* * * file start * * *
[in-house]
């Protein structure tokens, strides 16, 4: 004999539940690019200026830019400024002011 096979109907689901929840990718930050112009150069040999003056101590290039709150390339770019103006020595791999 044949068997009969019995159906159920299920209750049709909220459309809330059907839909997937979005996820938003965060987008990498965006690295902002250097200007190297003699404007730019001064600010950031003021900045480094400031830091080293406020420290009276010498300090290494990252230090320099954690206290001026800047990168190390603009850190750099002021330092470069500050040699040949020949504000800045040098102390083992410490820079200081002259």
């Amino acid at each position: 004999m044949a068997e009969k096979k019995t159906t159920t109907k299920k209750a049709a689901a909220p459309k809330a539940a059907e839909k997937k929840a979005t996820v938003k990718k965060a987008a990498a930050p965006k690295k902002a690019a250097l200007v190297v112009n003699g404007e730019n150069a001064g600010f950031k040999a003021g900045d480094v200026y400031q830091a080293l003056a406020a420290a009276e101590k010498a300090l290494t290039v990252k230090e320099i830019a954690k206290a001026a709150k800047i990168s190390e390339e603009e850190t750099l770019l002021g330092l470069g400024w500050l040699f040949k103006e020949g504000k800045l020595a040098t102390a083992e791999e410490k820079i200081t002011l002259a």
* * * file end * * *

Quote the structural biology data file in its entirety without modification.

[in-house]
């Protein structure tokens, strides 16, 4: 004999539940690019200026830019400024002011 096979109907689901929840990718930050112009150069040999003056101590290039709150390339770019103006020595791999 044949068997009969019995159906159920299920209750049709909220459309809330059907839909997937979005996820938003965060987008990498965006690295902002250097200007190297003699404007730019001064600010950031003021900045480094400031830091080293406020420290009276010498300090290494990252230090320099954690206290001026800047990168190390603009850190750099002021330092470069500050040699040949020949504000800045040098102390083992410490820079200081002259």
């Amino acid at each position: 004999m044949a068997e009969k096979k019995t159906t159920t109907k299920k209750a049709a689901a909220p459309k809330a539940a059907e839909k997937k929840a979005t996820v938003k990718k965060a987008a990498a930050p965006k690295k902002a690019a250097l200007v190297v112009n003699g404007e730019n150069a001064g600010f950031k040999a003021g900045d480094v200026y400031q830091a080293l003056a406020a420290a009276e101590k010498a300090l290494t290039v990252k230090e320099i830019a954690k206290a001026a709150k800047i990168s190390e390339e603009e850190t750099l770019l002021g330092l470069g400024w500050l040699f040949k103006e020949g504000k800045l020595a040098t102390a083992e791999e410490k820079i200081t002011l002259a």